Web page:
Tom Beebe, project director for Opportunity to Learn Wisconsin, a liberal-leaning group and former executive director of the Wisconsin Alliance for Excellent Schools, has been critical of Walker’s cuts to education.
He said the amount of general aid increase proposed for this next biennial budget – $129.2 million over two years – only amounts to about $161 for each of Wisconsin’s 800,000 public-school students.
“If the revenue cap does not go up, then there is no new money going to schools no matter how much aid increases,” Beebe said. “The increase in school funding simply goes to property taxpayers not into the classroom.”
Mary Bell, president of the Wisconsin Education Association, the state’s largest teacher union, said the modest increase was really just keeping overall revenue for schools flat.
“The stagnant revenue on top of the largest cuts to education funding in Wisconsin history in the last budget is another clear indication that this governor has no intention of supporting neighborhood schools,” Bell said in a statement.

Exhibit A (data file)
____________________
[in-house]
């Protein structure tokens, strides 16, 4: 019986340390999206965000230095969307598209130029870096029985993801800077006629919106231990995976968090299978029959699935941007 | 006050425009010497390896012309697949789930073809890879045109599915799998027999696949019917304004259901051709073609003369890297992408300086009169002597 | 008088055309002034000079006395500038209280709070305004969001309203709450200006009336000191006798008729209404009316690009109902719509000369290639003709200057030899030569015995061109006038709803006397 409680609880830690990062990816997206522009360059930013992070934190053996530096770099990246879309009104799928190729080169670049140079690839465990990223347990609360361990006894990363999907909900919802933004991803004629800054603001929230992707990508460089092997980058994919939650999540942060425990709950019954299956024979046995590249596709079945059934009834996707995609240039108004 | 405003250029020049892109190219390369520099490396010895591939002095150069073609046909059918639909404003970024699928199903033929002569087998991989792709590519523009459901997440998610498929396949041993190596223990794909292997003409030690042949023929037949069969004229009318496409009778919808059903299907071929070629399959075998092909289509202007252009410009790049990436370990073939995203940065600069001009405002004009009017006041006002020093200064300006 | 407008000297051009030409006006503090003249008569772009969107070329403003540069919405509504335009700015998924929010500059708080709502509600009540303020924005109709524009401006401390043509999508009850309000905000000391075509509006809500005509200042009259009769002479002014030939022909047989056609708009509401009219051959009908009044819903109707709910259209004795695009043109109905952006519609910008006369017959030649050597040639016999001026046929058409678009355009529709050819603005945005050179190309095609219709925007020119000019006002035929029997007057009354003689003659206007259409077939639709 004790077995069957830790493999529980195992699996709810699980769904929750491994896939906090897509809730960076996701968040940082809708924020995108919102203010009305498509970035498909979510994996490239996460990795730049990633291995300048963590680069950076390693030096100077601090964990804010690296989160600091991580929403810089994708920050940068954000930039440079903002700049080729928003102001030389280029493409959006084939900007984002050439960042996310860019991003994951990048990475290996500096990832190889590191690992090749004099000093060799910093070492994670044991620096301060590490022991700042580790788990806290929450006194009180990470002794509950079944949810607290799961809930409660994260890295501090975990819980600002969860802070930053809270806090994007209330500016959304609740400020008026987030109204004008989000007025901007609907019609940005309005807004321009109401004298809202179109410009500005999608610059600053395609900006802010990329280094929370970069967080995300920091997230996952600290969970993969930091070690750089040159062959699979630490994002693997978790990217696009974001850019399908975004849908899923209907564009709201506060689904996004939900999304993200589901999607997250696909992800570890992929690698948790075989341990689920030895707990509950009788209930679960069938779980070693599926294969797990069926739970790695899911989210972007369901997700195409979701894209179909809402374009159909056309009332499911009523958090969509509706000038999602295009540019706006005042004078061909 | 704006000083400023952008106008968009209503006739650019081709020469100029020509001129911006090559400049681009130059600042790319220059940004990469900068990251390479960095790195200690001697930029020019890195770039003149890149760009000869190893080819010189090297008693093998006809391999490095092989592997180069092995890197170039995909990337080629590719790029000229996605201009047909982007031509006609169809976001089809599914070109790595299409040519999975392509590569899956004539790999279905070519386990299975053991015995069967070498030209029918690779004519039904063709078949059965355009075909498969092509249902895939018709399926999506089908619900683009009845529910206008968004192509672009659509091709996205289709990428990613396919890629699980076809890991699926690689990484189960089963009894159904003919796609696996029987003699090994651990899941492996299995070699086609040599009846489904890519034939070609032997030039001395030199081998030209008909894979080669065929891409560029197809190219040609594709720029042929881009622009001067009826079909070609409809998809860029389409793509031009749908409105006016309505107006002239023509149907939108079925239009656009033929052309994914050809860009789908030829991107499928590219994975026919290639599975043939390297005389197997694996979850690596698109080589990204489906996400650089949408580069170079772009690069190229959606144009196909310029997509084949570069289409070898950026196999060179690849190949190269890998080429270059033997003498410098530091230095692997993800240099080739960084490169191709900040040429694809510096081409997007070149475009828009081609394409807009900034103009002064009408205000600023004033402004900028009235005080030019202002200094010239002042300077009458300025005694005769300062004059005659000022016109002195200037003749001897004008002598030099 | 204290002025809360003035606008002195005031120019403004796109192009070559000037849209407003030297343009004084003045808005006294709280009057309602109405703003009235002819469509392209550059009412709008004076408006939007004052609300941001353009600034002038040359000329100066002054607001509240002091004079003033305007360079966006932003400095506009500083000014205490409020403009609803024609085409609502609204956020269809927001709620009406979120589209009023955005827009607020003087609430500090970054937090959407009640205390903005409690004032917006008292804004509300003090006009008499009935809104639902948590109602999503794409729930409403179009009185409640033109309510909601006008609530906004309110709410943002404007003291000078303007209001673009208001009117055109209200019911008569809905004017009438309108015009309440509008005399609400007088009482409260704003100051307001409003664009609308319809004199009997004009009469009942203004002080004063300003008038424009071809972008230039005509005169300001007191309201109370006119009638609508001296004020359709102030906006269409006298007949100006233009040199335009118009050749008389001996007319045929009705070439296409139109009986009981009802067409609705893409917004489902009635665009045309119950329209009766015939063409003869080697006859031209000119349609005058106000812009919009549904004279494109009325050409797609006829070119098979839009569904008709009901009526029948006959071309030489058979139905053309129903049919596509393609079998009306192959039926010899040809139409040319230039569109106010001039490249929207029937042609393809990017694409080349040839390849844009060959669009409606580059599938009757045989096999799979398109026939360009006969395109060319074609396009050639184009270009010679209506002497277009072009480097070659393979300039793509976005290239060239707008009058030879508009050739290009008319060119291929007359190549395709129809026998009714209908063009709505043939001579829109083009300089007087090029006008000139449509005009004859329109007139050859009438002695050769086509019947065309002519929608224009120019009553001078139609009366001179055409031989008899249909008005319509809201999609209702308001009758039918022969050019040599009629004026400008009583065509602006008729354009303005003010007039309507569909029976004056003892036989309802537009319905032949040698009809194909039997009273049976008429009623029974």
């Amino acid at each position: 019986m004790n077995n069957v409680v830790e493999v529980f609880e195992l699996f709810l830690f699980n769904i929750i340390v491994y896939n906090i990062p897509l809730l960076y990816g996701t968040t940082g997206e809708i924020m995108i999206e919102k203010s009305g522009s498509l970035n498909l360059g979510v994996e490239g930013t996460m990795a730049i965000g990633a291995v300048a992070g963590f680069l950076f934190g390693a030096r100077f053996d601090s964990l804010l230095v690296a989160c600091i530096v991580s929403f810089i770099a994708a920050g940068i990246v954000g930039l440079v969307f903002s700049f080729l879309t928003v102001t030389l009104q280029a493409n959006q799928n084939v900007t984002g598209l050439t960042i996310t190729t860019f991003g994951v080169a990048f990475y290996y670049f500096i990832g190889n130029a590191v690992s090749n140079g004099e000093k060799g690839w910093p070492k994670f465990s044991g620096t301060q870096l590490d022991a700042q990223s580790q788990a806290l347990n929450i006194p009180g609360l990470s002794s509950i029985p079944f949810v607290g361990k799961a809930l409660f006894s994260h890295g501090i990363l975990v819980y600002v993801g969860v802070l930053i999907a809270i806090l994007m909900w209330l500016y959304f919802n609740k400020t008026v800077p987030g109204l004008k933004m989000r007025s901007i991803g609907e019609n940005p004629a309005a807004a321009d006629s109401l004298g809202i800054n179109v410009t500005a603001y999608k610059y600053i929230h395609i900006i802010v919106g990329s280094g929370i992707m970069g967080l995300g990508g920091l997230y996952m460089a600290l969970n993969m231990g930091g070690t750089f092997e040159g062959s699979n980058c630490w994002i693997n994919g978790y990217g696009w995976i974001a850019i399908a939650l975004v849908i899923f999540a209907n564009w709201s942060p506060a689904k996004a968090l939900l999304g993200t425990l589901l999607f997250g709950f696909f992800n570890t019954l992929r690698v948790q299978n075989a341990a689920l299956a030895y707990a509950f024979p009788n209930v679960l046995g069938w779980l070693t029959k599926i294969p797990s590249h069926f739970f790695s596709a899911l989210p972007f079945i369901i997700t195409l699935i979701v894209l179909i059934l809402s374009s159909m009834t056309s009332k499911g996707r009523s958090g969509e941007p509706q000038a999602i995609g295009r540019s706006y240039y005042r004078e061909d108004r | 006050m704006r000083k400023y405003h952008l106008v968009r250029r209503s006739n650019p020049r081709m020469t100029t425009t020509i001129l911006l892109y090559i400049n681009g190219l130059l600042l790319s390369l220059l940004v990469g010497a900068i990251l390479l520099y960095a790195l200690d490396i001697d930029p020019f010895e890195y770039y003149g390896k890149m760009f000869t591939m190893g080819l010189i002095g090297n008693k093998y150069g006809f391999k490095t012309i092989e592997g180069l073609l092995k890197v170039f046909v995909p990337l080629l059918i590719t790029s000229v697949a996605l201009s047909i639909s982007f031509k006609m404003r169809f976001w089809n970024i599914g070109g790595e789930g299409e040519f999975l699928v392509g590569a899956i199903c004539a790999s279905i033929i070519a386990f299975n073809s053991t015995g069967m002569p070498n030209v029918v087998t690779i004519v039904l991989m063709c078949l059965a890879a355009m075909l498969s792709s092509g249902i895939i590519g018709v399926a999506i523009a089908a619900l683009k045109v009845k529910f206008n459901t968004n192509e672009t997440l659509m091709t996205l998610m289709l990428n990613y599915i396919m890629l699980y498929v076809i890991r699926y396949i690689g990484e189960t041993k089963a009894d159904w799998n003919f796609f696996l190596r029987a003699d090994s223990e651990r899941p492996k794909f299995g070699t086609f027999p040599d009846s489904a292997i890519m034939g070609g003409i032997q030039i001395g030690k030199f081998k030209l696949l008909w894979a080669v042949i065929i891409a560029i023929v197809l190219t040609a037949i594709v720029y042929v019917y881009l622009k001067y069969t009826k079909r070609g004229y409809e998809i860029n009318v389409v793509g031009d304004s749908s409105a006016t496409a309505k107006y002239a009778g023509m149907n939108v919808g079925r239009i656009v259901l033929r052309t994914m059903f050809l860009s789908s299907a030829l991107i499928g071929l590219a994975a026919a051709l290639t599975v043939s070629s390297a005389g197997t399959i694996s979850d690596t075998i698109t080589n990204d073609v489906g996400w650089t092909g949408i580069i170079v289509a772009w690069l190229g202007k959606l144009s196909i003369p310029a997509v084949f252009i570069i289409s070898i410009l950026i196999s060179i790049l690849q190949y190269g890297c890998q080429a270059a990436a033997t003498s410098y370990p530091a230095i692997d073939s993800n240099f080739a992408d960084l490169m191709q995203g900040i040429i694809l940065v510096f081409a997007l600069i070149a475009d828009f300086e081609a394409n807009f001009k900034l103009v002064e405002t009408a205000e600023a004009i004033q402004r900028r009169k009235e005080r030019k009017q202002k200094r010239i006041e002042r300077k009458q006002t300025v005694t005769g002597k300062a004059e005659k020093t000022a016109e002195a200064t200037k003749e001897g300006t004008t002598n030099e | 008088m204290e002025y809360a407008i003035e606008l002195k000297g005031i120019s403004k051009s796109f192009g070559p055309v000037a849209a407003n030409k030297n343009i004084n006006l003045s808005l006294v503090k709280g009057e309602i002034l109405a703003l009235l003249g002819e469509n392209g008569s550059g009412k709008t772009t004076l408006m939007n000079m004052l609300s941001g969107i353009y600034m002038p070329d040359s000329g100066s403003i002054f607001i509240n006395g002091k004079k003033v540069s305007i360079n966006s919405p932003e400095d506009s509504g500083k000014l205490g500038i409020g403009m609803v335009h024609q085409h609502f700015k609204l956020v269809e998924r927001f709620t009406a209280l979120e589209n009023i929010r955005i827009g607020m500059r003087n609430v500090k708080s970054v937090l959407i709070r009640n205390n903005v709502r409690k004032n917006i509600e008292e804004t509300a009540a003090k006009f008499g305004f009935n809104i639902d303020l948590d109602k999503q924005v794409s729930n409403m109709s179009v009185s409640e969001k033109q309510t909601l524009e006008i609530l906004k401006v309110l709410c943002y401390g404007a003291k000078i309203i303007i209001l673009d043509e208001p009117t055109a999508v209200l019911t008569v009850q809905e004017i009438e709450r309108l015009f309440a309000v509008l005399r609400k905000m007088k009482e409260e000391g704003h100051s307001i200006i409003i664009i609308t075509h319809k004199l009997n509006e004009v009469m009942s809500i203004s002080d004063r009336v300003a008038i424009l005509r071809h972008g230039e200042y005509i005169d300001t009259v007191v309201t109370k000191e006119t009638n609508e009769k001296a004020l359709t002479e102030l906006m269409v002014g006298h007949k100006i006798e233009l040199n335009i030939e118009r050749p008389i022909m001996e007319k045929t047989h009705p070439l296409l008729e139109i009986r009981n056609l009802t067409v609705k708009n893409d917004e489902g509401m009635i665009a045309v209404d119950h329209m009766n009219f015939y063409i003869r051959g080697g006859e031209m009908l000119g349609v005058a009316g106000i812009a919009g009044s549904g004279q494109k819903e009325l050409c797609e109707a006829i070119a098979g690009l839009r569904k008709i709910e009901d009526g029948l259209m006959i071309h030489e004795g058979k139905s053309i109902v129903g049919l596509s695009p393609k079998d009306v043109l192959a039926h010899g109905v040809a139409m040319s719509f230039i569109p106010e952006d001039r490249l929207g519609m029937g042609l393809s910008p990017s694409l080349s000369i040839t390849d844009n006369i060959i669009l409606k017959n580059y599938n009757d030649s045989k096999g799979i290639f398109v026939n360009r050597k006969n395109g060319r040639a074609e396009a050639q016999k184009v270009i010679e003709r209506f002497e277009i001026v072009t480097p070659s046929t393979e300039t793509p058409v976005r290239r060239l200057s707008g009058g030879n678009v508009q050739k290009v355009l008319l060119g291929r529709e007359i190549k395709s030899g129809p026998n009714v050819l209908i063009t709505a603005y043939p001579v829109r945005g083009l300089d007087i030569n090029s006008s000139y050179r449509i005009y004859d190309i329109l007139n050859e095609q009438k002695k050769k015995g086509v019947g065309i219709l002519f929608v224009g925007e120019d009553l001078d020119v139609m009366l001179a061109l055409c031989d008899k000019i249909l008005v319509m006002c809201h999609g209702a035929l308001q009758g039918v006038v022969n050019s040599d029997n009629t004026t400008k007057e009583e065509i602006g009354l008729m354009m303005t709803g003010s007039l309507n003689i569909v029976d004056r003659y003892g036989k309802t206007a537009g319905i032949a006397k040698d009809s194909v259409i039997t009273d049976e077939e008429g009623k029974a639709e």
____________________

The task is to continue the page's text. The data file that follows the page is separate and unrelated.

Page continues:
“(Walker’s) real focus is privatizing public education with another infusion of resources to the unaccountable taxpayer-funded private school voucher program while leaving our neighborhood public schools on life support,” she added.
Under Scott Walker’s reign in Wisconsin, multinational corporations are given undue influence over public policy. Nowhere is this more evident than in public education. Some of the largest corporations in the world – GE, Caterpillar, Koch Industries – have privileged seats at Walker’s policy table, but they don’t necessarily show up themselves. Instead, they activate a whole network of local actors to do their bidding.
In his seminal work, Propaganda (1928), the “Father of Public Relations” Edward Louis Bernays wrote:
The conscious and intelligent manipulation of the organized habits and opinions of the masses is an important element in democratic society. Those who manipulate this unseen mechanism of society constitute an invisible government which is the true ruling power of our country. We are governed, our minds are molded, our tastes formed, our ideas suggested, largely by men we have never heard of.
CT: What about the training and capabilities of Madison school teachers and how they deliver in the classroom day to day — is there room for improvement there?